Carsten Becker [‘kʰaː̩ ‘bɛ.kʰɐ] hails all the way over from Kassel, Germany. He got interested in the Secret Vice at age 16 and has since worked on a couple of language projects, but in the end did only stick with one – Ayeri . He has been working on it every now and then since 2003, refining the language as well as the scripts associated with it as he goes. Carsten had a professional training in publishing business and is currently looking forward to beginning his university studies in English and ?possibly German, as it looks like at the moment (though still thinking about Linguistics)? this fall.

Mary-Anne Breeze (mez)


Twitterwurking is the product of an online residency completed at New Media Scotland by the code poet Mez Breeze. The residency consisted of poetry production in the form of “tweets” using the social networking software Twitter. Each tweet involved the use of the invented code-poetic hybrid languagemezangelle. To mezangelle means to take words/wordstrings/sentences and alter them in such a way as to extend and enhance meaning beyond the predicted or the expected. It’s similar to making plain text hypertextual via the arrangement and dissection of words. Mezangelling attempts to expand traditional text parameters through layered/alternative/code based meanings embedded into meta-phonetic renderings of language.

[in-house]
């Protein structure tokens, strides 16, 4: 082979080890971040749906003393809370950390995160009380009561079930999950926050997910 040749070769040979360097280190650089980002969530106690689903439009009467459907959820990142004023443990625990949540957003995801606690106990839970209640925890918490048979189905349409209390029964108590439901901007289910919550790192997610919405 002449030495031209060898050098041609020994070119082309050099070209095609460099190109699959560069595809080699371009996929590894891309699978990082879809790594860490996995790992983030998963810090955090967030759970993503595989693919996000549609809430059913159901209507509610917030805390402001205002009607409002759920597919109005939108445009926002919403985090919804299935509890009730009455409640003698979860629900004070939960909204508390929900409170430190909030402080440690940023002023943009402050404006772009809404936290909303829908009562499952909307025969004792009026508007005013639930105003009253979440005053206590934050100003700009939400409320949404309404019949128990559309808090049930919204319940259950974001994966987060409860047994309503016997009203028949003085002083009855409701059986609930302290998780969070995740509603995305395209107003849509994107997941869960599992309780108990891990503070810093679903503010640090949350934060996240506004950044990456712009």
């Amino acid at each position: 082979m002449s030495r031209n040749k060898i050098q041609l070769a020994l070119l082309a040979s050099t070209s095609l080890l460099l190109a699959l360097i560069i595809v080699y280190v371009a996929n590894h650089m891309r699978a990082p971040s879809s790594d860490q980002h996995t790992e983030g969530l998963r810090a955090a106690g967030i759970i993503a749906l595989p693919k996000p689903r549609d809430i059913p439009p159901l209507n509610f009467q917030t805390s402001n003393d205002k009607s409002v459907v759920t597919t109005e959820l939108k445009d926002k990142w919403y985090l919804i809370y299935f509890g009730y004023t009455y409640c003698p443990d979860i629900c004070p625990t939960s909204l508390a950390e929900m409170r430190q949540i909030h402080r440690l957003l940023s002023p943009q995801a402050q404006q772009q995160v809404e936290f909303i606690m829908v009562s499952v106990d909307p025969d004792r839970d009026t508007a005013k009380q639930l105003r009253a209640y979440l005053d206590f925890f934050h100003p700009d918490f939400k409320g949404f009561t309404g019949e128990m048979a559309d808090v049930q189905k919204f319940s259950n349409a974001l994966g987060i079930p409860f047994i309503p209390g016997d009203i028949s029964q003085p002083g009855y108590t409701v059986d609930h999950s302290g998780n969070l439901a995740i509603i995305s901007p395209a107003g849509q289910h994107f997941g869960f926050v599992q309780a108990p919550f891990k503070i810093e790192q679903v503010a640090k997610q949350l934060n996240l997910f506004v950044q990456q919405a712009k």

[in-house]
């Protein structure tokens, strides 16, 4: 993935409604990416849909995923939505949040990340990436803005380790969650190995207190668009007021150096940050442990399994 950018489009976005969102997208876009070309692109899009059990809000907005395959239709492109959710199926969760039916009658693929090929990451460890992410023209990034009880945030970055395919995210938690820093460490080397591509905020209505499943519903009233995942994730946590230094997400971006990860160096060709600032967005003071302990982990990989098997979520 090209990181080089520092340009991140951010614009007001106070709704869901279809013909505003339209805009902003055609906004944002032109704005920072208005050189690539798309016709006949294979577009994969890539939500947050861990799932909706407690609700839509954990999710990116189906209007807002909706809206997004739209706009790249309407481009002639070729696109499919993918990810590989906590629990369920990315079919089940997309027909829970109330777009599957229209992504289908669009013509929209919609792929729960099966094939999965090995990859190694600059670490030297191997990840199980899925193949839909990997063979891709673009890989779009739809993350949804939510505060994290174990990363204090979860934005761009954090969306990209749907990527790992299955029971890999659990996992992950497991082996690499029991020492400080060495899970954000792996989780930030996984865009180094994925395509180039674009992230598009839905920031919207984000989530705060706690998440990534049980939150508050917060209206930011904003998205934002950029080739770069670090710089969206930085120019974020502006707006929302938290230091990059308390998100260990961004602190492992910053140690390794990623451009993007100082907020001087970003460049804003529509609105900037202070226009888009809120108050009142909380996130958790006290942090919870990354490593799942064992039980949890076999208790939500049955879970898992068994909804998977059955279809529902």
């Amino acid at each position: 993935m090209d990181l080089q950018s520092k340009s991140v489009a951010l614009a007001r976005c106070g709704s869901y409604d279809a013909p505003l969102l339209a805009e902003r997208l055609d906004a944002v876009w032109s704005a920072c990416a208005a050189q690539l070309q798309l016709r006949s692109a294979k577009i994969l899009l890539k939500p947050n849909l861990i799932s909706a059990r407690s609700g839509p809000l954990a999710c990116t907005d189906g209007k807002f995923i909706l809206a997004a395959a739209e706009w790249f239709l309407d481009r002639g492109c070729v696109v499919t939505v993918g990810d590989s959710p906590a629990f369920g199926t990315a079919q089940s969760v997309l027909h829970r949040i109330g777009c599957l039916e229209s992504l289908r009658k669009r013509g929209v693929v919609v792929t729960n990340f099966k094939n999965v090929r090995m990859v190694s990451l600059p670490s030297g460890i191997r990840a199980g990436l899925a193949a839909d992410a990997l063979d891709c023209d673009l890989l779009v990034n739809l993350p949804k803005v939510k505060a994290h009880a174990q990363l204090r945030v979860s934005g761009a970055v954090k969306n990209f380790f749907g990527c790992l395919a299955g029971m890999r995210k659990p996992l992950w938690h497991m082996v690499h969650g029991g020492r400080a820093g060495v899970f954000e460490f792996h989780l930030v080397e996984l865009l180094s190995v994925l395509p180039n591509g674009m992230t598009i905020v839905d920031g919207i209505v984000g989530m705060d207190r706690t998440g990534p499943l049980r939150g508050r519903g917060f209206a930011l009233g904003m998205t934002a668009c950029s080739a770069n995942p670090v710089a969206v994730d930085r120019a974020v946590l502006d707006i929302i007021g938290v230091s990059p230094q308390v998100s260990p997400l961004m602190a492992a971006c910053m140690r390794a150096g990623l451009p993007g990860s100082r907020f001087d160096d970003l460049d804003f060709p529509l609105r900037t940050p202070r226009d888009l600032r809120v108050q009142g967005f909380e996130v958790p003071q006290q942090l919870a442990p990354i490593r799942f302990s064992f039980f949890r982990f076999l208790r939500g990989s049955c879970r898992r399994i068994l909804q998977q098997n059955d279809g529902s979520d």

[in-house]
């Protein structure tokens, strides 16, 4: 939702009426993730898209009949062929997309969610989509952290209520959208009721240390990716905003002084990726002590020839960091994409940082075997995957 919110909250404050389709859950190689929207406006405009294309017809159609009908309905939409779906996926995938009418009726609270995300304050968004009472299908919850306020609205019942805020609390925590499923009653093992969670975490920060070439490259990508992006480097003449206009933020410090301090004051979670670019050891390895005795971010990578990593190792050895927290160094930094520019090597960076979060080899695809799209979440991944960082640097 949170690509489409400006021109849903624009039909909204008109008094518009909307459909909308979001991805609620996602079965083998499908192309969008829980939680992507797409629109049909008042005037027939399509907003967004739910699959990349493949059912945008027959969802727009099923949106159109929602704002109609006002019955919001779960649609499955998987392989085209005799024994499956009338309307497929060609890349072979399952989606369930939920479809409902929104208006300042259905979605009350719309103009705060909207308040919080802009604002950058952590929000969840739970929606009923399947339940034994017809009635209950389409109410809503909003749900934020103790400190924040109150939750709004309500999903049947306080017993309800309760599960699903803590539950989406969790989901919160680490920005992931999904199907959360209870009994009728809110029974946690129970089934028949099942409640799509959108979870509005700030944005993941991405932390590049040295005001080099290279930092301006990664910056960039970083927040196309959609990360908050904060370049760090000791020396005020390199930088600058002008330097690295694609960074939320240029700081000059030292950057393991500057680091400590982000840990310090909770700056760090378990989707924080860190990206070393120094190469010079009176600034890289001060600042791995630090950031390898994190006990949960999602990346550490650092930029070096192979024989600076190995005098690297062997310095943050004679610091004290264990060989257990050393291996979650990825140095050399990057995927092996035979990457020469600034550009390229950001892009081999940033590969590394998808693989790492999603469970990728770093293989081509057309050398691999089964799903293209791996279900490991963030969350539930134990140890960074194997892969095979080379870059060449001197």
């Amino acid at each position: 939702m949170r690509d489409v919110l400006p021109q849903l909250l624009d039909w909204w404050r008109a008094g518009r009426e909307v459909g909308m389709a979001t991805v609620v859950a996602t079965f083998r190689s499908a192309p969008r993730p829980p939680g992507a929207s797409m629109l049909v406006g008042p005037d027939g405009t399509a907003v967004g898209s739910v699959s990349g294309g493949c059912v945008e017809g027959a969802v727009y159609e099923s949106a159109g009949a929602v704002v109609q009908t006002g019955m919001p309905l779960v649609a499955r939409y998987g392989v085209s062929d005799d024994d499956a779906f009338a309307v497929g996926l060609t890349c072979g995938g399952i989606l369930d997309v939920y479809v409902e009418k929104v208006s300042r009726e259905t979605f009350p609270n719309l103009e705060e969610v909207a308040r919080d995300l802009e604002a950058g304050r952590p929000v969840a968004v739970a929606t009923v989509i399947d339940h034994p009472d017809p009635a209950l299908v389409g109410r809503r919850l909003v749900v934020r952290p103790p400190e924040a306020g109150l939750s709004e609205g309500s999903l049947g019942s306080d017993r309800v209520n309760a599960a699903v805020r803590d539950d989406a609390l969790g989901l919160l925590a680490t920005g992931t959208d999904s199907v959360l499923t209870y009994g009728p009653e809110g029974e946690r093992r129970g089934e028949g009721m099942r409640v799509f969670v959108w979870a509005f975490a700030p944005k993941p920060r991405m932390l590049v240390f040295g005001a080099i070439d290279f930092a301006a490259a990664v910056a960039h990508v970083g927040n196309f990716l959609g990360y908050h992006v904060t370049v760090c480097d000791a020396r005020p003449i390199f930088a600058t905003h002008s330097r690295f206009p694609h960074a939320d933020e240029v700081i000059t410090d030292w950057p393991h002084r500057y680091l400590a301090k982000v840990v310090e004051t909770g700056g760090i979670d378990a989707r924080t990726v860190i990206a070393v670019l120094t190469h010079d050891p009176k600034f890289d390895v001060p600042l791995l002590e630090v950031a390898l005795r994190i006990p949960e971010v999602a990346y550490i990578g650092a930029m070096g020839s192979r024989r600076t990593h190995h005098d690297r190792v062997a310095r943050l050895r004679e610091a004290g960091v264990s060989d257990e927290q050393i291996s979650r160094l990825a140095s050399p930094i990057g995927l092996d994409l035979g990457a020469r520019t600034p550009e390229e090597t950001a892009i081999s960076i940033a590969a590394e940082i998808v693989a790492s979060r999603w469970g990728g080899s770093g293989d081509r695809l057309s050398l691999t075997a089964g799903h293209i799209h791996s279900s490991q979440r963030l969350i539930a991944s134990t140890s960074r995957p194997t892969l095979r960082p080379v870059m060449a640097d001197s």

Mez does for code poetry as jodi and Vuk Cosic have done for ASCII Art: Turning a great, but naively executed concept into something brilliant, paving the ground for a whole generation of digital artists.” (Florian Cramer). The impact of her unique code/net.wurks constructed via her pioneering net.language mezangelle has compared with Shakespeare, James Joyce, Emily Dickinson, and Larry Wall. Her awards include the 2001 VIF Prize (Germany), the JavaMuseum Artist Of The Year 2001 (Germany), 2002 Newcastle New Media Poetry Prize (Australia), and winner of the 2006 Site Specific Index Page Competition (Italy). Mez is also a Futurist and game theorist who practices Poetic Game Interventions (the creative manipulation of MMO parameters in order to disrupt or comment on various aspects of augmented states).

Donald Boozer

Cleveland Public Library Language Creation Exhibit